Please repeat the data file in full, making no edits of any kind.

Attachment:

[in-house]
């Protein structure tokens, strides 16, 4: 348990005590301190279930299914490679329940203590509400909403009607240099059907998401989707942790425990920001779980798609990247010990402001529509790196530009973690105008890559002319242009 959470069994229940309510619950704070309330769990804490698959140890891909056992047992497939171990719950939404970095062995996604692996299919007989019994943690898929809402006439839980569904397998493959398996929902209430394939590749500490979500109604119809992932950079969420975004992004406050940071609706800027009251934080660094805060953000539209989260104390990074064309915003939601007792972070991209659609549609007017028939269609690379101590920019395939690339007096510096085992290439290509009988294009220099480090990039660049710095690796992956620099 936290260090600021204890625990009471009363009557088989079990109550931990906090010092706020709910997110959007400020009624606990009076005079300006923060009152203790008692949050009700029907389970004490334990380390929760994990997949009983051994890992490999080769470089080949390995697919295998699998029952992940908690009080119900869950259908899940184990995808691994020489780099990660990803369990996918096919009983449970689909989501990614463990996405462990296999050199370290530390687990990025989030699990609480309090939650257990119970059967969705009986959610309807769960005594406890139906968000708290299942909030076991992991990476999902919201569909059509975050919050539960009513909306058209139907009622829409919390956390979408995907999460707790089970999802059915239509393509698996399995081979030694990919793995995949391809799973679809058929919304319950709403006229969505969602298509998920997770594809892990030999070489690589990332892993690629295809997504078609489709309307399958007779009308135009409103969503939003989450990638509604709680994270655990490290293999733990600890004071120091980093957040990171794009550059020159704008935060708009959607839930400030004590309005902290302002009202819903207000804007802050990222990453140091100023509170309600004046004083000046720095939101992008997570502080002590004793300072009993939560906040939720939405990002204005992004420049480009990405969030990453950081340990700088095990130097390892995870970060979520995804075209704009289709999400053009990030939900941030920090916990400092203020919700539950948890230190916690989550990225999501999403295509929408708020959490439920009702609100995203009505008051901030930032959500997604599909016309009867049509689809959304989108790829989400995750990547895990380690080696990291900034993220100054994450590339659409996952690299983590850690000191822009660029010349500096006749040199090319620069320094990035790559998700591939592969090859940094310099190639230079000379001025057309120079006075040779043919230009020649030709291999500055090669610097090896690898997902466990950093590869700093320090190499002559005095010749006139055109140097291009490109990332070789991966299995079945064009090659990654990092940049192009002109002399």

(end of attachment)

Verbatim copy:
[in-house]
């Protein structure tokens, strides 16, 4: 348990005590301190279930299914490679329940203590509400909403009607240099059907998401989707942790425990920001779980798609990247010990402001529509790196530009973690105008890559002319242009 959470069994229940309510619950704070309330769990804490698959140890891909056992047992497939171990719950939404970095062995996604692996299919007989019994943690898929809402006439839980569904397998493959398996929902209430394939590749500490979500109604119809992932950079969420975004992004406050940071609706800027009251934080660094805060953000539209989260104390990074064309915003939601007792972070991209659609549609007017028939269609690379101590920019395939690339007096510096085992290439290509009988294009220099480090990039660049710095690796992956620099 936290260090600021204890625990009471009363009557088989079990109550931990906090010092706020709910997110959007400020009624606990009076005079300006923060009152203790008692949050009700029907389970004490334990380390929760994990997949009983051994890992490999080769470089080949390995697919295998699998029952992940908690009080119900869950259908899940184990995808691994020489780099990660990803369990996918096919009983449970689909989501990614463990996405462990296999050199370290530390687990990025989030699990609480309090939650257990119970059967969705009986959610309807769960005594406890139906968000708290299942909030076991992991990476999902919201569909059509975050919050539960009513909306058209139907009622829409919390956390979408995907999460707790089970999802059915239509393509698996399995081979030694990919793995995949391809799973679809058929919304319950709403006229969505969602298509998920997770594809892990030999070489690589990332892993690629295809997504078609489709309307399958007779009308135009409103969503939003989450990638509604709680994270655990490290293999733990600890004071120091980093957040990171794009550059020159704008935060708009959607839930400030004590309005902290302002009202819903207000804007802050990222990453140091100023509170309600004046004083000046720095939101992008997570502080002590004793300072009993939560906040939720939405990002204005992004420049480009990405969030990453950081340990700088095990130097390892995870970060979520995804075209704009289709999400053009990030939900941030920090916990400092203020919700539950948890230190916690989550990225999501999403295509929408708020959490439920009702609100995203009505008051901030930032959500997604599909016309009867049509689809959304989108790829989400995750990547895990380690080696990291900034993220100054994450590339659409996952690299983590850690000191822009660029010349500096006749040199090319620069320094990035790559998700591939592969090859940094310099190639230079000379001025057309120079006075040779043919230009020649030709291999500055090669610097090896690898997902466990950093590869700093320090190499002559005095010749006139055109140097291009490109990332070789991966299995079945064009090659990654990092940049192009002109002399």